Six Tips for Keeping Your Yoga Business Out of a Bind

Maybe you’ve lost your nine-to-five desk job. Perhaps you’ve decided to quit the office rat race altogether. Or maybe your inner spark simply ignited into a consuming fire to begin anew. Whatever the reason, you’ve decided to turn your yoga practice into a full-time business.

You’ve obtained all of your certifications. You’ve lined up your financing.

Now what?

Prior to closing the windows and cranking the heat, focus your drishti on the following six tips to keep you in the flow and out of court:

·         Incorporate Yourself. Depending on the size of your prospective business, a simple limited liability company may work for you. If you have practices in multiple locations or are offering products as well as services, you may want to form a C- or an S-Corp. There is no one correct way to get incorporated. But there is a wrong way – do nothing. Do not expose yourself to potentially disastrous personal liability. Speak with an experienced commercial lawyer about your specific needs.

·         Check Your Lease. Many new businesses fail to read the fine-print on leases restricting the very activities those businesses intend to conduct. Have an experienced commercial real estate lawyer review the lease before you sign.

·         Obtain Proper Insurance Coverage. Not all policies are alike. There is insurance tailored for studios and insurance for teachers. Depending on how you classify your instructors, you may need multiple policies for them, too. Liability, employee, and director/owner policies differ from state to state. Be sure to discuss your options with a competent insurance professional before you open your studio to the public.

·         Mindfully Classify Your Staff. There is a difference between “independent contractors” and “employees” in the law. This difference affects how your staff is paid, taxed, insured, and treated by the courts in the event of an adverse job action. Confusingly, even if you consider a staff member to be an independent contractor, if you exert too much “control” over that person (scheduling, instruction, etc.), the law (taxing authorities, courts) may treat that person as your employee. Speak with experienced employment counsel to better understand this tricky but important distinction.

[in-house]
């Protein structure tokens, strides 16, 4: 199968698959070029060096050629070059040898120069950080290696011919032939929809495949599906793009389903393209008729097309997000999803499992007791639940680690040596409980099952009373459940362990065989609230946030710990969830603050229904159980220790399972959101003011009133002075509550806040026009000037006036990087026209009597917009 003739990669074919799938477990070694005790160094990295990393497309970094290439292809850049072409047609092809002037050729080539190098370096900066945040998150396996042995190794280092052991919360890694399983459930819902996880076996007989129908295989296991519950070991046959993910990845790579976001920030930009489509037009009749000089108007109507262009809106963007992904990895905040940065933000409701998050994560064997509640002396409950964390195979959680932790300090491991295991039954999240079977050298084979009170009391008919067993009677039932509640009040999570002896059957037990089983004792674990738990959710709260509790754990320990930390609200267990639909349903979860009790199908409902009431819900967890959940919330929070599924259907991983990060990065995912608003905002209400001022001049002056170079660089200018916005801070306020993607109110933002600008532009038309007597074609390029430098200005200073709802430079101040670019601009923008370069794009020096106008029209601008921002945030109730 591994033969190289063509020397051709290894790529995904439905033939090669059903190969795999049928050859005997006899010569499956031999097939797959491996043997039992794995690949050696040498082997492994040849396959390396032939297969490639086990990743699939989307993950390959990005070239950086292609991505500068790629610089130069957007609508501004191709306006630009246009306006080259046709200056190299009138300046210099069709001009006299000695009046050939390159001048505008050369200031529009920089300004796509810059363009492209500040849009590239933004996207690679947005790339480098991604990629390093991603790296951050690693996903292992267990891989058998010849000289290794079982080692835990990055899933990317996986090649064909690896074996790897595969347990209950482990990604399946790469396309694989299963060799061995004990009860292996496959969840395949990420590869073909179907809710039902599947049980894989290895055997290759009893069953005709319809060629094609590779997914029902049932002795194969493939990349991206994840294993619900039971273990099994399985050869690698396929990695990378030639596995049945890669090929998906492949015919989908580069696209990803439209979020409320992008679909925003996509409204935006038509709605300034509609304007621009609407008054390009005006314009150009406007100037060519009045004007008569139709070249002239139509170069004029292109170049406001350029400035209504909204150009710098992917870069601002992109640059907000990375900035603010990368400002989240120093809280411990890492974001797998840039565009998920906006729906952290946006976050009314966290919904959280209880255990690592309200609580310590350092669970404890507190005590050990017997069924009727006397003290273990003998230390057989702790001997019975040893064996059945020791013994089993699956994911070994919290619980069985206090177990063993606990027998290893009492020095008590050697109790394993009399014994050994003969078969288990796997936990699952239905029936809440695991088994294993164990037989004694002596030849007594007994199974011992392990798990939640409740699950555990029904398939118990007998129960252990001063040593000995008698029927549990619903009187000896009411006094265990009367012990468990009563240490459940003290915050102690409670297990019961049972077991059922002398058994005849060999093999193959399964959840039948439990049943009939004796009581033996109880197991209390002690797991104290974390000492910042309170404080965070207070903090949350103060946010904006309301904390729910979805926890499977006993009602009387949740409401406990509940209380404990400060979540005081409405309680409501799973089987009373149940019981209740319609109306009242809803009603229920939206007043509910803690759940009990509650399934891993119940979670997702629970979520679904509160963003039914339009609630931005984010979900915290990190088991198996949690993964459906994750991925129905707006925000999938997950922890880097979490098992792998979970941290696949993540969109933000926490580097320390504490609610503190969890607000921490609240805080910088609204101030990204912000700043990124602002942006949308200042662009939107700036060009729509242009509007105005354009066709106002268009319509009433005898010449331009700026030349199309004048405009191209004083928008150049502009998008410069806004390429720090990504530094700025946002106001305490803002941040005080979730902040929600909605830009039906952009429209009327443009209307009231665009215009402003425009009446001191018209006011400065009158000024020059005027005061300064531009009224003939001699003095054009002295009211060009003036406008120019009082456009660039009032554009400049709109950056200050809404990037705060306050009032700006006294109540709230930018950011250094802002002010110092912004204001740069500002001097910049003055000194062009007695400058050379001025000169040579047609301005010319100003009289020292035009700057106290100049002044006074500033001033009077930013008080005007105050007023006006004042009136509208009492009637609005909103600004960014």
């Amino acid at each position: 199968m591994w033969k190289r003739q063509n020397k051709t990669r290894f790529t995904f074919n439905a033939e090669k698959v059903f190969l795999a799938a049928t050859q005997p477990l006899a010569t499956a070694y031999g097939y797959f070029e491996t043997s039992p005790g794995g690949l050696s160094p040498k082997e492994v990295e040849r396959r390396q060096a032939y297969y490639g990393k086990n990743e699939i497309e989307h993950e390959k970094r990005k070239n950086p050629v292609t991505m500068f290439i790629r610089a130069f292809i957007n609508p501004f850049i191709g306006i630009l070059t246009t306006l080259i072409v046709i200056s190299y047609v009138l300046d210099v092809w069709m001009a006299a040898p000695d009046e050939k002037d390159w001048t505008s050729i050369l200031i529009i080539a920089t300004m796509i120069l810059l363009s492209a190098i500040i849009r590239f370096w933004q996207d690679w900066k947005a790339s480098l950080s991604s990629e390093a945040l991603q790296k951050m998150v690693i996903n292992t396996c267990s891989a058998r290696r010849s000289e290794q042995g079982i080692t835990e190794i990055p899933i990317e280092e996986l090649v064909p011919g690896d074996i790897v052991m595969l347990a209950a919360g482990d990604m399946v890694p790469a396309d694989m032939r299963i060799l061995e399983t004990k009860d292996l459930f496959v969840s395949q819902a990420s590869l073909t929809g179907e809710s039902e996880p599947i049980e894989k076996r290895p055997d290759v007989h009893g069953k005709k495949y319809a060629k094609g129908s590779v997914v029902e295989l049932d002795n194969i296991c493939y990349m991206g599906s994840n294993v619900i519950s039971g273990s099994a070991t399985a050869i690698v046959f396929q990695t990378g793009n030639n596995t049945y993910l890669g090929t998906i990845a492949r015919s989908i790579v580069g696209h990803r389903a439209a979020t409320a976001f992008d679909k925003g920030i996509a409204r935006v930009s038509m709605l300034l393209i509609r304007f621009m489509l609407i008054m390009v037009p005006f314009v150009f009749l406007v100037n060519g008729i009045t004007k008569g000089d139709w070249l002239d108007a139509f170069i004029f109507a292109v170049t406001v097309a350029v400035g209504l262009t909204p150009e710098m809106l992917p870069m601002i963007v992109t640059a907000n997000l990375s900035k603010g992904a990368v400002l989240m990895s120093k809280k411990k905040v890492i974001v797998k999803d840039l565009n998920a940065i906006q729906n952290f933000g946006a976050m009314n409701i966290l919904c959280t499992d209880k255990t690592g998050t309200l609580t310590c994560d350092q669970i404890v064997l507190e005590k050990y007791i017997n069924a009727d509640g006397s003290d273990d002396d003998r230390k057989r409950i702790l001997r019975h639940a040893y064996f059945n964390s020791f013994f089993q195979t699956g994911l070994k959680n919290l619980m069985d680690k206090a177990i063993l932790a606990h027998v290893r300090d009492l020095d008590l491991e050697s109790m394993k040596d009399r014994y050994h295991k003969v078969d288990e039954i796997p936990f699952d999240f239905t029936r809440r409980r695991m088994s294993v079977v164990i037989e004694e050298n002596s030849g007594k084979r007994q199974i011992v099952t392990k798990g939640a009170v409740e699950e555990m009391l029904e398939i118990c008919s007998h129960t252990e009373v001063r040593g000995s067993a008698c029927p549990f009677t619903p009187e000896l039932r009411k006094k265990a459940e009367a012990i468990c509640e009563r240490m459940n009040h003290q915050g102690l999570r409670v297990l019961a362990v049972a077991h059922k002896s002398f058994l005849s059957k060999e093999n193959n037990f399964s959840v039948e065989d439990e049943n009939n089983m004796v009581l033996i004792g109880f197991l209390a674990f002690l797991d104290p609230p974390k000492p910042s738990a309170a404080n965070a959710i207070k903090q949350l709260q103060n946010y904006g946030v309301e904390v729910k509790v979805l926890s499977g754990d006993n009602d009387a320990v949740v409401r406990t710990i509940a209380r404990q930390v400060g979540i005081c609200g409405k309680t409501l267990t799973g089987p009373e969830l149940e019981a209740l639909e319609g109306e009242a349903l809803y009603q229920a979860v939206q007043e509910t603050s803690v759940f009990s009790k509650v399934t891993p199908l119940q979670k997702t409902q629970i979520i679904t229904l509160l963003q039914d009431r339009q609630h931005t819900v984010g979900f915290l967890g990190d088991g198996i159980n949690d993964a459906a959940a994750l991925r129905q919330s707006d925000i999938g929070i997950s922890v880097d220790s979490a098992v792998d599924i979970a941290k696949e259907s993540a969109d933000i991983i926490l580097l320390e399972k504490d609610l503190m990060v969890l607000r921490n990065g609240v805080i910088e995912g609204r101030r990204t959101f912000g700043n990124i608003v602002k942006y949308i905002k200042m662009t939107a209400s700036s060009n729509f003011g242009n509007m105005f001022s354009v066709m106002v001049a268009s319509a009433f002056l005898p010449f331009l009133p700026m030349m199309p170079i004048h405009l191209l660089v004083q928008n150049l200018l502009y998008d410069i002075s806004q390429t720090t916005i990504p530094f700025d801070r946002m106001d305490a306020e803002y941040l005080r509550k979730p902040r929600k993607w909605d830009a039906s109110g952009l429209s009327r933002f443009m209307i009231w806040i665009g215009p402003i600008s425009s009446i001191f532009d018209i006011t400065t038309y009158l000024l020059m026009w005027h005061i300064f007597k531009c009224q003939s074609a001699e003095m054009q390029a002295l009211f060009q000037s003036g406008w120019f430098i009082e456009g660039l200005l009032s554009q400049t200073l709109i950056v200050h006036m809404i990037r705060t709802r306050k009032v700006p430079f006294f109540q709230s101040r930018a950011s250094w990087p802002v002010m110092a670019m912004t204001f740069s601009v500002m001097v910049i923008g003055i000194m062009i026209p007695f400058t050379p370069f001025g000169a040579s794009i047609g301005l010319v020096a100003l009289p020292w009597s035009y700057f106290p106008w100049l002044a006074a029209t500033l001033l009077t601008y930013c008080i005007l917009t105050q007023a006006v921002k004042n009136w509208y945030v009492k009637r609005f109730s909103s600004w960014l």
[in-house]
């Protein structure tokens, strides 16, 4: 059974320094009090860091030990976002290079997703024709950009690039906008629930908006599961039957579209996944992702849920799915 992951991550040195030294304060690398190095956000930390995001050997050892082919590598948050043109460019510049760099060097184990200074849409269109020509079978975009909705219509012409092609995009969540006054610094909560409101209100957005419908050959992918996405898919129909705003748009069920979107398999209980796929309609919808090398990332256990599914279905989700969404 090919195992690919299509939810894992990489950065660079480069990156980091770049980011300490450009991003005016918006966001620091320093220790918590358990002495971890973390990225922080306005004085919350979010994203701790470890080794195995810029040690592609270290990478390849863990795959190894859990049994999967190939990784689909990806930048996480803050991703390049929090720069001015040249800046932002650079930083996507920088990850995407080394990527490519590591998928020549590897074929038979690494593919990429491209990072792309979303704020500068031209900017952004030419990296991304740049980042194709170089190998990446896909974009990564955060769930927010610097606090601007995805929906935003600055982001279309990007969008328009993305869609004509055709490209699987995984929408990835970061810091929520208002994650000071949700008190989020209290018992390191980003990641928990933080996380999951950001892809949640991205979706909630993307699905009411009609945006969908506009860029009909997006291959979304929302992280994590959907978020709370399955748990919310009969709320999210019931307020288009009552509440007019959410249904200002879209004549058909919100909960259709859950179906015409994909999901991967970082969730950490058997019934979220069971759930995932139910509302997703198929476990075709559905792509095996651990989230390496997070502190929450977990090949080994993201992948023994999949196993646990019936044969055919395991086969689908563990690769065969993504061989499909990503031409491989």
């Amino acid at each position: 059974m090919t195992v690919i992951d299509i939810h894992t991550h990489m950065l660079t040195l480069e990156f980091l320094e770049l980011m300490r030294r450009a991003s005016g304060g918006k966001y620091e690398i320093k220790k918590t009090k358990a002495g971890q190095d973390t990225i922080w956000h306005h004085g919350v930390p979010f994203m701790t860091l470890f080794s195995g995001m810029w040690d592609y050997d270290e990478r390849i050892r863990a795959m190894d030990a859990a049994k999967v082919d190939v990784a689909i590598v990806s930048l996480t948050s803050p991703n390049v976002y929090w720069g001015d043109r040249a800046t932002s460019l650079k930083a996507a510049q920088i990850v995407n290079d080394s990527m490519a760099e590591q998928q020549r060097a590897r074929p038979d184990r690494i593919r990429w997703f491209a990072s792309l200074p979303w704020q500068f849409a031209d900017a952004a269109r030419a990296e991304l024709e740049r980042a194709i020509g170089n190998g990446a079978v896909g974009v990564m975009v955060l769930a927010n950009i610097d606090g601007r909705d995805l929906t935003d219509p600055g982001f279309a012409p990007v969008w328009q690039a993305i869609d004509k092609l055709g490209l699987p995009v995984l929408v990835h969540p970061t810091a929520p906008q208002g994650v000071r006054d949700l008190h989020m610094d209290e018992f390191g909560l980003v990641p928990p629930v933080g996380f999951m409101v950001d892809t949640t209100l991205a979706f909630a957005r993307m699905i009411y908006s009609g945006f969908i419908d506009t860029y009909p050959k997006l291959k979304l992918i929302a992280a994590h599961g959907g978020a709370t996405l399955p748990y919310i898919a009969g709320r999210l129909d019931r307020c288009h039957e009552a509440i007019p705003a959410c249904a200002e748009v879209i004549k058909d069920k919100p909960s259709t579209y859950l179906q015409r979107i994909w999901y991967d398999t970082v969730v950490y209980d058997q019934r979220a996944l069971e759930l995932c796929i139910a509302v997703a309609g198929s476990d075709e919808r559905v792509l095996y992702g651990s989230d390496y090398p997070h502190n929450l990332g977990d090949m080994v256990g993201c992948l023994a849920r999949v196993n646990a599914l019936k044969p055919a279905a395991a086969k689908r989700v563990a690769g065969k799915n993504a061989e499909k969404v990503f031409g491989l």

·         Use Narrowly Tailored Waivers and Releases. Have your students sign waivers and releases before they begin their practice with you. Be sure to include release language for your instructors as well as the studio. Many lawyers advise against asking students about pre-existing injuries. Consult with an attorney whom you know and trust on this issue.

·         Know Your Staff. Vet your staff. Verify a person’s training. Look for feedback from the studio’s students once a new hire begins. Speak with competent employment counsel about preforming a legally permissible background check.

Like every yoga practice, each business has its own unique opportunities and challenges. Following these six easy steps will help minimize your risk in your new yoga venture. Speak with competent tax, insurance, and legal professionals before you get started. Or meet with an experienced attorney to provide a professional audit of your current business practices.

Namaste. 

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Kevin Burke

Kevin Burke is a partner in the Litigation, Labor & Employment Practice Group at Lippes Mathias Wexler Friedman LLP. EDUCATION: J.D., George Washington University Law School Georgetown University - B.A., magna cum laude Nichols High School School (Buffalo, New York) EMPLOYMENT: Lippes Mathias Wexler Friedman LLP - A partner in the Litigation Practice Group INTERESTS: Member, Nichols School Alumni Board Past Board Member and Officer, Western New York Trial Lawyers Association Bennett High School's Law Magnet Program Bar Association of Erie County Annual Mock Trial Tournament Attorney Coach Past Member, Kiwanis Club of Buffalo Past Member, Child & Family Services Annual Fund Board Leadership Buffalo Graduate, Class of 2006

Is your business one cyberattack away from financial ruin?

A savvy business owner already knows the value of property and liability insurance. Yet in today’s digital age, more and more employers are adding cybersecurity insurance in their list of must-have protection.

Cybersecurity insurance is designed to assuage losses from cyberattacks, such as breaches in data, distributed denial-of-service attacks and network damage. With cyberattacks steadily on the rise, no organization is safe.